(This letter is shared one day late, due to Tiffany being too busy with her family enjoying the rare joy (certainly in Southern UK) of being snowed in! It was the first time my daughter has ever seen snow, and my first time sledging in the UK since I was a child. Amazing. 😀 )
Thursday 4th of March 1965
Dear Mum, Dad, Nigel, Carol and Kipp,
I received your letter today and your card, which although a bit early was great to receive. (NB: It would soon be Tony’s birthday.)
Things aren’t too good at the moment I’m afraid. Colin has gone off to Boston and I am with another fellow now, who I’m afraid I don’t get on with too well. We don’t see eye to eye on many things and don’t seem to have much in common, so it doesn’t seem too promising.
Also as he is living at home at the moment (because he lives in Philadelphia), I am on my own for a while which is rather lonely. However, I have met a very nice girl in Philadelphia who I see occasionally, and I can always pop up and see Vi and the others, so it could be worse.
By the way, Pat had her baby on Tuesday, it’s a boy (I think I can’t honestly remember what Vi said) and weighed 6 lbs. Apparently she woke at 6 a.m. and it was born at 2 p.m. and both are doing well. Vi was very excited, and obviously very pleased.
(Nb: Pat was related to Vi, and therefore a distant relation to Tony.)
Not much has really happened since I last wrote. I still have the fabulous Mustang car, and Colin and the other fellow have a Ford Galaxy, which is a huge car.
On Tuesday night I went to V’s house (V is the fellow I am working with), and had a meal with his parents. They live in a fantastic house, but I’m afraid it was very obvious that it was a typically unhappy American marriage. Nobody spoke very much and the father left without saying a word – and shortly afterwards so did his mother. The house was huge, and luxurious, and dead!!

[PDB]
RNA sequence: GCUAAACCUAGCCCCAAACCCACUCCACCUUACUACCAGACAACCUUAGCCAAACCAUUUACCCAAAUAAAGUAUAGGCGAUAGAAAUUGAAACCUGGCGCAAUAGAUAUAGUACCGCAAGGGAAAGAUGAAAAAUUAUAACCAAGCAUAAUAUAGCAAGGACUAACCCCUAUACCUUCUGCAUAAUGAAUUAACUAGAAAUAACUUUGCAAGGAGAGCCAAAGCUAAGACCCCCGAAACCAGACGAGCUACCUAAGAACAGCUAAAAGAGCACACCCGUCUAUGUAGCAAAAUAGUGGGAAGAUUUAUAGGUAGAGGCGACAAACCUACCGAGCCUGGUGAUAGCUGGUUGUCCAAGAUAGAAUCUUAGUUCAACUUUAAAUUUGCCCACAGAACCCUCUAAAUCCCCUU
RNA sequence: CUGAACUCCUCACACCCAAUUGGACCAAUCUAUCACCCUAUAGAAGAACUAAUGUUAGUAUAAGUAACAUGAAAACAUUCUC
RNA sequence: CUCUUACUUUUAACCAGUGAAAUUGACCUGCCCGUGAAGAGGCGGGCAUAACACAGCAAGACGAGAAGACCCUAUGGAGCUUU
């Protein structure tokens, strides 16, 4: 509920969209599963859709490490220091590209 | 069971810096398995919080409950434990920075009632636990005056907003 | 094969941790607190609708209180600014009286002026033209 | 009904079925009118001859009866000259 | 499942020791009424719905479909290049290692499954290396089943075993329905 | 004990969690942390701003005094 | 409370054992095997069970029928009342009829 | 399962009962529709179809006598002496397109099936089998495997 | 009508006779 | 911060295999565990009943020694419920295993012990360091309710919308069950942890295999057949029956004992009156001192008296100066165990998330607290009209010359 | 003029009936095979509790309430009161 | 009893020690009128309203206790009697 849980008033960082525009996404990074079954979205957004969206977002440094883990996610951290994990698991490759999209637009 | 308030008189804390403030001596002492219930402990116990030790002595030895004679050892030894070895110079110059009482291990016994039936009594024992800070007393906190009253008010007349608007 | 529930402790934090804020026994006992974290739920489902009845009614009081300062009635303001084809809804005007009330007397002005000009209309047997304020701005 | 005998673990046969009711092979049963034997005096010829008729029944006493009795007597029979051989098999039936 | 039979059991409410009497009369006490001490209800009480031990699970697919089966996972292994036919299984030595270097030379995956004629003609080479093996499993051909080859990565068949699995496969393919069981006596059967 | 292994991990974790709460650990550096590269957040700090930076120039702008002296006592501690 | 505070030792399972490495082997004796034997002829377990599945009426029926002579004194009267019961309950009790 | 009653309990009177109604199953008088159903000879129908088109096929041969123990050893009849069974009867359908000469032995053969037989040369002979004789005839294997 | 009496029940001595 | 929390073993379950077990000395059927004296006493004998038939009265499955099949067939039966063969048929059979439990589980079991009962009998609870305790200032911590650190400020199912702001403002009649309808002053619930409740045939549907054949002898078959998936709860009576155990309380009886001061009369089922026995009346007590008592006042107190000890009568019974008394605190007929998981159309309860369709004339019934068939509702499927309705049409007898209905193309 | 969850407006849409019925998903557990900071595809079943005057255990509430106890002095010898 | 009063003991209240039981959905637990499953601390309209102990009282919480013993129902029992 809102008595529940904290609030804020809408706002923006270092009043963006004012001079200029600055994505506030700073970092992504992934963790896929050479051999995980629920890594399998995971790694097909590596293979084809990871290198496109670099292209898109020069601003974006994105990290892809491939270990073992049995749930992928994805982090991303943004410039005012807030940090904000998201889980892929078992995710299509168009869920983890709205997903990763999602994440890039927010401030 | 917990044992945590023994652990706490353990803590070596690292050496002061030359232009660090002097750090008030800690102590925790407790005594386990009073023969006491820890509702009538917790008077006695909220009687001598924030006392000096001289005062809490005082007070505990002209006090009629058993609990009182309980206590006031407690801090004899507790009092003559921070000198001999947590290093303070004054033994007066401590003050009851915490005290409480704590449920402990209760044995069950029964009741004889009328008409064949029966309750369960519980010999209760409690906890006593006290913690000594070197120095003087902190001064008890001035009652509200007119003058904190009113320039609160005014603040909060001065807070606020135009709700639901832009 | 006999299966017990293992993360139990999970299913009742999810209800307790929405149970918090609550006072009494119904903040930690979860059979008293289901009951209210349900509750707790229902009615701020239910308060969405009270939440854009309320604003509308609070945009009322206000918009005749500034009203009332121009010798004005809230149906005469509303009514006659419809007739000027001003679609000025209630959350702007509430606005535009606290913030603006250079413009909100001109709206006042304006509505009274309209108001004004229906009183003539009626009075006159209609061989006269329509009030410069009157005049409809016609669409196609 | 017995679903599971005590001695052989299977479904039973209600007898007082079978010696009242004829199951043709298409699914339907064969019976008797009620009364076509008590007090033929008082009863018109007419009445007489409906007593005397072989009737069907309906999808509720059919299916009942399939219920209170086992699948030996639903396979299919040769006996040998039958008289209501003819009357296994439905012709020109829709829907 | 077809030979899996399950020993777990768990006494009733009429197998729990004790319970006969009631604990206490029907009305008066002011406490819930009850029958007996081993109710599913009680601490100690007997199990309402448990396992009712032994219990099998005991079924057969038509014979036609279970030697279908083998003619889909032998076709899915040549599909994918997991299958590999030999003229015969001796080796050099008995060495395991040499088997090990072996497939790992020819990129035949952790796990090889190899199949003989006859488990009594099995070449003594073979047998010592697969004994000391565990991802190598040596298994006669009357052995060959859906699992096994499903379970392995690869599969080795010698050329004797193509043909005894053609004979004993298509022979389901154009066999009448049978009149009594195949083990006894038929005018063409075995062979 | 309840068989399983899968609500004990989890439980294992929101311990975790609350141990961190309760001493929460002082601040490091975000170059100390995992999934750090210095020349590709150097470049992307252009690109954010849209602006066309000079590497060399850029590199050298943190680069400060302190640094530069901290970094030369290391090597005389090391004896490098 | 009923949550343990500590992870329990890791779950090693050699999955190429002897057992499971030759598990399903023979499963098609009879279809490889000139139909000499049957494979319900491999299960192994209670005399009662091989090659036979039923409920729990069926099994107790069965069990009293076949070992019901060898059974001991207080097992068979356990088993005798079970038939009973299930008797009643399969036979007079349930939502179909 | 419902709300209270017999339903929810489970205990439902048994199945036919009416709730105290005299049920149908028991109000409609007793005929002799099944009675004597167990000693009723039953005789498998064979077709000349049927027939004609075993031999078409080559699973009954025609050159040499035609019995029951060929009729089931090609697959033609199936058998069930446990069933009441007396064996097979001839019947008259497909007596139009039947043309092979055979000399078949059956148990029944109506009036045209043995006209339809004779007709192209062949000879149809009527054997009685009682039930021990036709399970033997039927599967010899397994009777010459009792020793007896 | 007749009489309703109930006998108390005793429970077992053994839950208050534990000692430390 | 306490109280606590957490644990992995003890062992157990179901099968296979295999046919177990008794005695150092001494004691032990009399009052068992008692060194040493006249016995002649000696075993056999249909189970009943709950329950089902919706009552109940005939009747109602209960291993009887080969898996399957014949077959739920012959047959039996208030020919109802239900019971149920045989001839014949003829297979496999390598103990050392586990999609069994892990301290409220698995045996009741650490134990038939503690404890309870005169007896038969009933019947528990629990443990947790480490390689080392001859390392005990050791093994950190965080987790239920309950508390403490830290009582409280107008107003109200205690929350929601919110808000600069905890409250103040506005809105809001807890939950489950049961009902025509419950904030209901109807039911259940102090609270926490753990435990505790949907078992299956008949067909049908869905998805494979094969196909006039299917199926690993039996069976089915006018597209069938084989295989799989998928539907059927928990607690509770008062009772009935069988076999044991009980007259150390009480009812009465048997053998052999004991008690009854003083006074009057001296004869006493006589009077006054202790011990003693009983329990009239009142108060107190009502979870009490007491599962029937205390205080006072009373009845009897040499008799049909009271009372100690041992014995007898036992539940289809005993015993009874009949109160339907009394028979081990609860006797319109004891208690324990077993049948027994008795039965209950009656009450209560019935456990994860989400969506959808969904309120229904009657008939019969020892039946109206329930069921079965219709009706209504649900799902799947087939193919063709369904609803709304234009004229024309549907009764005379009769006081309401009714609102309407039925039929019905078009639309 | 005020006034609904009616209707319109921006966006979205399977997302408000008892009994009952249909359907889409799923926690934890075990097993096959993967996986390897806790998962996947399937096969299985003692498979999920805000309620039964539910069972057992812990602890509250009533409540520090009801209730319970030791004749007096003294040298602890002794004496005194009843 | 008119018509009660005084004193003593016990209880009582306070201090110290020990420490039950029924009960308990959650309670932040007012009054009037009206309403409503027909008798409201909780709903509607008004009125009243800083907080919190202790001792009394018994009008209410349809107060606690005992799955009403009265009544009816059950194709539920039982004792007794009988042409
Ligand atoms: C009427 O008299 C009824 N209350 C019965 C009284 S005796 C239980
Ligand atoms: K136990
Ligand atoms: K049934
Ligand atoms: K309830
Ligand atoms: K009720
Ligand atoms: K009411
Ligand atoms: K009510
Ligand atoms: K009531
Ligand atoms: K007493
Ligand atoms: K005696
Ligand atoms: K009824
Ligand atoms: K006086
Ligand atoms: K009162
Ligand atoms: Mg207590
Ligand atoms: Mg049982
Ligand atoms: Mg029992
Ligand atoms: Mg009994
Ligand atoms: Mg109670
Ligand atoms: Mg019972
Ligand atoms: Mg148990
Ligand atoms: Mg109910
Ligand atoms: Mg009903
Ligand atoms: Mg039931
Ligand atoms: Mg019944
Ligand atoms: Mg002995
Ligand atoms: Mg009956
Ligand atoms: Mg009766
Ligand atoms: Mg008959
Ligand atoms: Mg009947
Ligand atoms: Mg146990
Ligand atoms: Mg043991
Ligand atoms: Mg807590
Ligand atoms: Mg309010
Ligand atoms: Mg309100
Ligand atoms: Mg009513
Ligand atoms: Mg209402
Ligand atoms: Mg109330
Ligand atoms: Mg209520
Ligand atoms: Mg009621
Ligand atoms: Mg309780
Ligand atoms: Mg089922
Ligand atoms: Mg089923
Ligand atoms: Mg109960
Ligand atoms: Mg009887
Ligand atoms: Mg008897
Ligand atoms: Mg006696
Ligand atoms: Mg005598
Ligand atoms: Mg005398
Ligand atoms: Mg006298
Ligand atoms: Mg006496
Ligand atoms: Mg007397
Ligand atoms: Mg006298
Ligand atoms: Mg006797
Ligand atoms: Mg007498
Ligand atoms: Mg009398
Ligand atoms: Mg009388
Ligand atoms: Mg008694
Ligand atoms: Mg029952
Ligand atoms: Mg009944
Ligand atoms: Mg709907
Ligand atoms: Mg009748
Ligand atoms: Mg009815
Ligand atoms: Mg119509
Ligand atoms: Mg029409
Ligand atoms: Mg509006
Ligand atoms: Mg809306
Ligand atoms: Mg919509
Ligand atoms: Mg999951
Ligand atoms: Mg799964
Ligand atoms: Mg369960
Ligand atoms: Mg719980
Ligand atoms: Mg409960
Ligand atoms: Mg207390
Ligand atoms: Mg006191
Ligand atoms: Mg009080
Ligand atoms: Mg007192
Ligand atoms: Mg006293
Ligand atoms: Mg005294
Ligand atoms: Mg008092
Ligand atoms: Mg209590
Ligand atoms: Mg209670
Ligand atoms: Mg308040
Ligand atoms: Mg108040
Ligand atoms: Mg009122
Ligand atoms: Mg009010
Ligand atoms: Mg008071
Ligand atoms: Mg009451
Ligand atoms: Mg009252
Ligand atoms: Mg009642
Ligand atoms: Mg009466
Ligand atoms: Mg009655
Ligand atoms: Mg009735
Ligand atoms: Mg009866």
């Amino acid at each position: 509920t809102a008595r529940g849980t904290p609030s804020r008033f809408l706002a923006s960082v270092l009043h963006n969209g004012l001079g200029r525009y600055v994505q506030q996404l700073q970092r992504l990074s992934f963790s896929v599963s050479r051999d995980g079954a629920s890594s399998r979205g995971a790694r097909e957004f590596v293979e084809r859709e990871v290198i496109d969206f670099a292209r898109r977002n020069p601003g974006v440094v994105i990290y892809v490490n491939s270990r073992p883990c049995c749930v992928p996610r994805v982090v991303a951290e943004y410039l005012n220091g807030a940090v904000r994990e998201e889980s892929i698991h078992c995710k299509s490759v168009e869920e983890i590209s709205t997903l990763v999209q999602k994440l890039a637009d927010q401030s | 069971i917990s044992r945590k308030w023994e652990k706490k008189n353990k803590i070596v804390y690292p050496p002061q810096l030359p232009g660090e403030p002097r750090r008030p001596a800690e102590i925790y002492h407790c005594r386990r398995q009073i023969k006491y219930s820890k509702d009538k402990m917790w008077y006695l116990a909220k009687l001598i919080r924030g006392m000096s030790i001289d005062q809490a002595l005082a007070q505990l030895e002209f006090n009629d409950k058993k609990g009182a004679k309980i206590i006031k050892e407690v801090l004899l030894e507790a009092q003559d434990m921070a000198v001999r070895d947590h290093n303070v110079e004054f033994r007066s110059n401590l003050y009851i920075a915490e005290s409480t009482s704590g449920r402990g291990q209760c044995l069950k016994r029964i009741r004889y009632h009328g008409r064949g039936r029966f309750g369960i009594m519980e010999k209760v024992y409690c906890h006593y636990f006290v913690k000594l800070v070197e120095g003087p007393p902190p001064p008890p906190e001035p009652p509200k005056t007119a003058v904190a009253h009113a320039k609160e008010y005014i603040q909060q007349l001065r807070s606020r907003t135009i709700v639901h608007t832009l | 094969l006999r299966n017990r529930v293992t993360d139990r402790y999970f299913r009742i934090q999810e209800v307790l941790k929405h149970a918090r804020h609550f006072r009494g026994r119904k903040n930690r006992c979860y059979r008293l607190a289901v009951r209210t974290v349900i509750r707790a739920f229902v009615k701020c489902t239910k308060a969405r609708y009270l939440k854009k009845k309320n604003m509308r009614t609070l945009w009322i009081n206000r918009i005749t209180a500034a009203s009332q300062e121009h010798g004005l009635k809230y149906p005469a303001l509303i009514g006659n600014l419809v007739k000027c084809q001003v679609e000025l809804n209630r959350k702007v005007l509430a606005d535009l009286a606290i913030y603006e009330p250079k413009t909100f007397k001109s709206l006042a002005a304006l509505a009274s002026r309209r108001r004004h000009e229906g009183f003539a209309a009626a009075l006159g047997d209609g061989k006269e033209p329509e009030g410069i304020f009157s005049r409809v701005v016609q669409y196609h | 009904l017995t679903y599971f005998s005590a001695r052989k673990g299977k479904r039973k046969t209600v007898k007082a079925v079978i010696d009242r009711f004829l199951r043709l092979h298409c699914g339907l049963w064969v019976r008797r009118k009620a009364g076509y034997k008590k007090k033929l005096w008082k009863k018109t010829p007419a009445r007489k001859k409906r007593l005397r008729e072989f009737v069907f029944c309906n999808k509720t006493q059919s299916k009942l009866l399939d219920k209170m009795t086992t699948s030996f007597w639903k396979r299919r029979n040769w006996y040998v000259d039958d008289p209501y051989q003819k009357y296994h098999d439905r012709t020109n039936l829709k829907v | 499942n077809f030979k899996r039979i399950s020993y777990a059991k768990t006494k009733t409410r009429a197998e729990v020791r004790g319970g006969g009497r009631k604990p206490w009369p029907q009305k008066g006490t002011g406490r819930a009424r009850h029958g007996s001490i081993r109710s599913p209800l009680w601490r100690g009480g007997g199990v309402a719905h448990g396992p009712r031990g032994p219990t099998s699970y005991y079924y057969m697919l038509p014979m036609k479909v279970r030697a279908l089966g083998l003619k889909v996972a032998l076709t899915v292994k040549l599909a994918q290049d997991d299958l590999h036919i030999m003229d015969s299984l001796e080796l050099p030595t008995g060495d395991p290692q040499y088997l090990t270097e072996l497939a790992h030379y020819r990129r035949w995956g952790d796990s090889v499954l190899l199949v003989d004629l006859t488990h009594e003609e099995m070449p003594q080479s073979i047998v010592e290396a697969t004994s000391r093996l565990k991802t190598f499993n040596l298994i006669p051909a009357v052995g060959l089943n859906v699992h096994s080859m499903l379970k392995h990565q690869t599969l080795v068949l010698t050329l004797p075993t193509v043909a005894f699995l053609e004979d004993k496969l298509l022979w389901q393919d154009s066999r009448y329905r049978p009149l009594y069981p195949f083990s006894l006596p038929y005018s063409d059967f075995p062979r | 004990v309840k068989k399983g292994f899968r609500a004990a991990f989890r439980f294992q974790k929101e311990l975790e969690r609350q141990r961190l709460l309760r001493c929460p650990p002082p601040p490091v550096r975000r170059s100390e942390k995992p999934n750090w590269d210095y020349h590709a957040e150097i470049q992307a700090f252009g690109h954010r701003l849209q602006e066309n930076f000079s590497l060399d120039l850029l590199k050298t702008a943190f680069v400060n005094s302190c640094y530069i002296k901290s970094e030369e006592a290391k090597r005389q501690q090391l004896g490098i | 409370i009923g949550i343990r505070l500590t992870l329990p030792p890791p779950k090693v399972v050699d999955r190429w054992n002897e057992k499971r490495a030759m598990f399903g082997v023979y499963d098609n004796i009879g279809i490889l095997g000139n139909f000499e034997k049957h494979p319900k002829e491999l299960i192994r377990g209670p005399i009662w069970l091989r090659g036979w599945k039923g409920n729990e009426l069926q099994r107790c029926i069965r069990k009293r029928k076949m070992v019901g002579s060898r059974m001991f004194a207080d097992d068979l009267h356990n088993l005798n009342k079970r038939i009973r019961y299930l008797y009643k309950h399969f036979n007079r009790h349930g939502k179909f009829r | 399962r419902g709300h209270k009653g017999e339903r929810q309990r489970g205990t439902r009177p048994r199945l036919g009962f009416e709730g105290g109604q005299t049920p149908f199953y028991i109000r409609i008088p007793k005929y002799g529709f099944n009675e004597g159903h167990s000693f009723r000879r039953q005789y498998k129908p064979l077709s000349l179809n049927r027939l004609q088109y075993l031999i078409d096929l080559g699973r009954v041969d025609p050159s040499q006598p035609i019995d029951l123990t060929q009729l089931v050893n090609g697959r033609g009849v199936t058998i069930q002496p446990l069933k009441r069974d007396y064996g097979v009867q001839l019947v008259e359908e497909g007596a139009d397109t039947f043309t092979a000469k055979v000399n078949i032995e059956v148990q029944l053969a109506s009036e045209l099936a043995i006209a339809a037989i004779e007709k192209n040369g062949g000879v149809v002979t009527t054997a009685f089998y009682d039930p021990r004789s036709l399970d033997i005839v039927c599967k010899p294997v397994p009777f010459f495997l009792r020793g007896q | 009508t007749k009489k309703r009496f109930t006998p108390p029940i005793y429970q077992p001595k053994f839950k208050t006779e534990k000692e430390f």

Later we went over to V’s pal’s house and they played folk music on their guitars. This was another sad place – an enormous house like an old English farmhouse, but inside ultra-modern. The place reeked of money, (there were four cars for two people), but there were only two people as the father died last June having become an alcoholic, and developed cirrhosis of the liver. He was a dentist and that over here means money.
We have met loads of alcoholics since we’ve been here, how they can afford to become alcoholics I will never understand. I’m afraid Colin and I are definitely no longer drinkers, you will be pleased to know.
Last Saturday night we went out and had a few bottles of beer (not much, but the most we have drunk at one go) and the result was disastrous. We were in bed all day Sunday.
We finally got up at 4:30 p.m. and were able to stand up without being sick. All day long we have been racing each other to the bathroom!! As this is the cheapest thing to drink, and we can’t even drink this, we shall have to give up 100% as from now.
To be continued…
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